Subtropical Modernism: Lively Landscapes in the Florida Keys
Debra Yates and Benjamin Burle of Debra Yates Great Space, Inc. in the Florida Keys use brilliantly colorful garden walls and sculptural plants against a neutral backdrop for a lush, lively take on modernism. Here, they share six tips on how they achieve their signature look.
In order to allow the boldest elements of the landscape to take center stage, designers Debra Yates and Benjamin Burle use neutral tones in non-focal areas so the backdrop takes on less visual importance. “We often use a sharkskin color, a subtle grayish blue, on property walls,” says Burle. “We want perimeter walls to fade by the wayside, so the emphasis is placed on colorful fountain walls or other design elements.”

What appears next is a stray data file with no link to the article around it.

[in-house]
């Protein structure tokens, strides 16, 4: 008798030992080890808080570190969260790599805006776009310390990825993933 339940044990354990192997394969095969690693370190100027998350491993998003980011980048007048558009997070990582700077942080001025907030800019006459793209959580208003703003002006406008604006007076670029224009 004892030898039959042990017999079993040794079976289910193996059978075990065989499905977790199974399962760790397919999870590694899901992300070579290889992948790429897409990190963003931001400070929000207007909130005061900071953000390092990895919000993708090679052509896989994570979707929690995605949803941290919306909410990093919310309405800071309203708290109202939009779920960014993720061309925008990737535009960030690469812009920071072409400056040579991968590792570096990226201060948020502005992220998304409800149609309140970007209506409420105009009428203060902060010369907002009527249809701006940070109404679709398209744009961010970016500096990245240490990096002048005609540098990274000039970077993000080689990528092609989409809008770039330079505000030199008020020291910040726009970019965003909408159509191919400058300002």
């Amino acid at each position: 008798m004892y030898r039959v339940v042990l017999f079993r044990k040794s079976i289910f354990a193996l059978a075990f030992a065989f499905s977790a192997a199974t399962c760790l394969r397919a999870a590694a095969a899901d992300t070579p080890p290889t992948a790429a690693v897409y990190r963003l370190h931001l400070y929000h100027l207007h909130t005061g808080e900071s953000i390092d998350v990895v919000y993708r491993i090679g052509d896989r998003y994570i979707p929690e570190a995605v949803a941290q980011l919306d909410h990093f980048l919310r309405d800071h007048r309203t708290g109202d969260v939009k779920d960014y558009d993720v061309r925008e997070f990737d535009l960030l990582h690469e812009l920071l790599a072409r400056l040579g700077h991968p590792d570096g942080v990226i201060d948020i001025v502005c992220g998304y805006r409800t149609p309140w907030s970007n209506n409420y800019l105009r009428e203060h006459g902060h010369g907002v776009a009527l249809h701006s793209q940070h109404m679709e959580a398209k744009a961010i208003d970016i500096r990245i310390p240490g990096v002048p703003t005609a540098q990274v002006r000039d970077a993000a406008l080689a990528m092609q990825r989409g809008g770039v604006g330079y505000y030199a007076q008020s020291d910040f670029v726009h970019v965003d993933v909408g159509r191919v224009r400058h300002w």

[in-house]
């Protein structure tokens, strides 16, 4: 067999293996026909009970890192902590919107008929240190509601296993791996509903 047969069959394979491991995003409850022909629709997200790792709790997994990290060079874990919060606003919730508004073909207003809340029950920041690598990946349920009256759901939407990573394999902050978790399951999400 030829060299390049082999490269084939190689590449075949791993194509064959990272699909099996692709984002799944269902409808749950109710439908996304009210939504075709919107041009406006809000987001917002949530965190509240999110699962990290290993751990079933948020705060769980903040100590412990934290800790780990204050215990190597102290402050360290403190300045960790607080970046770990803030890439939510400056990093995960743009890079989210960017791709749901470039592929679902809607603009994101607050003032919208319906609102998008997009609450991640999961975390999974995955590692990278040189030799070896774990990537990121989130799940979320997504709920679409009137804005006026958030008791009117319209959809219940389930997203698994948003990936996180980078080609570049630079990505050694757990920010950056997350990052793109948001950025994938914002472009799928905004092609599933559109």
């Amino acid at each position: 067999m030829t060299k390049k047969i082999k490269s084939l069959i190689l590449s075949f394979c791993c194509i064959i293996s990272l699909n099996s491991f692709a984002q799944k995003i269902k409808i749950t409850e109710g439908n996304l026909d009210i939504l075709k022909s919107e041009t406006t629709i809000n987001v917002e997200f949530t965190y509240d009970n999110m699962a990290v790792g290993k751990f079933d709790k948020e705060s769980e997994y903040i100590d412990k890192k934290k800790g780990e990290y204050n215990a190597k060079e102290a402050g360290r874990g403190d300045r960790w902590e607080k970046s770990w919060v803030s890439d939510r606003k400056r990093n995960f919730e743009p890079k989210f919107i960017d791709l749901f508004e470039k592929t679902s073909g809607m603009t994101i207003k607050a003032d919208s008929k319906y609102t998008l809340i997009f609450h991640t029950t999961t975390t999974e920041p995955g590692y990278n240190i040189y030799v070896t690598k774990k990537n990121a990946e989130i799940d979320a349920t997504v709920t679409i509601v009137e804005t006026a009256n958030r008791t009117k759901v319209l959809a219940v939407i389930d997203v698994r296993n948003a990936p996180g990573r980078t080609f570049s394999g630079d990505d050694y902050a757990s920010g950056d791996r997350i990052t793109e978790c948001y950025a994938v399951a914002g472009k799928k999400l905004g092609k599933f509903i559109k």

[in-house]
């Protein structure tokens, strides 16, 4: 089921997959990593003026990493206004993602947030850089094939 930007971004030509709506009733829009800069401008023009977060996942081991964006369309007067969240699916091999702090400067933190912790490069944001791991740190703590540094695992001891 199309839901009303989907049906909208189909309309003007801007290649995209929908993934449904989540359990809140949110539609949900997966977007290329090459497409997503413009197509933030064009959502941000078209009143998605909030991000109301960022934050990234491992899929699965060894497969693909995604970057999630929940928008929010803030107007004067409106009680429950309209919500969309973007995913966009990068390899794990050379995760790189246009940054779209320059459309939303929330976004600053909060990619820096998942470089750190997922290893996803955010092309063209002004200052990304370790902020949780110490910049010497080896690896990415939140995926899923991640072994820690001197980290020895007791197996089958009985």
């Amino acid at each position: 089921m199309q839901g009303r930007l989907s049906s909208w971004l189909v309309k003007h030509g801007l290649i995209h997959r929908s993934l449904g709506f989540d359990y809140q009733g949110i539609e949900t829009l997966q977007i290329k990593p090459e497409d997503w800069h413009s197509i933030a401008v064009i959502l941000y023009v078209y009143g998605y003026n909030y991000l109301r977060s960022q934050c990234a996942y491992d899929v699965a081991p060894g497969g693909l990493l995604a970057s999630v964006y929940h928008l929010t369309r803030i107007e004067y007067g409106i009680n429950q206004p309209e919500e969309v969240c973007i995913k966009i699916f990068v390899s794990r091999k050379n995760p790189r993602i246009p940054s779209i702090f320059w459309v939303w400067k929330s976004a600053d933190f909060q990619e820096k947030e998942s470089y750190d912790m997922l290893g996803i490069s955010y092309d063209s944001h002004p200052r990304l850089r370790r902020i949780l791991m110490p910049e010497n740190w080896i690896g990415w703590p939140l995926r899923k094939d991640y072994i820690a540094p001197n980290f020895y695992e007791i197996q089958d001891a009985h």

In this landscape, Yates and Burle used freestanding fence panels to create transitions when walking through the garden. They selected blue-lavender and yellow ochre stains, which contrast and harmonize with the spiky Sanseveria and yellow Tabebuia tree in the courtyard. The neutral tones of the backdrop recede from view, creating the illusion of a larger space.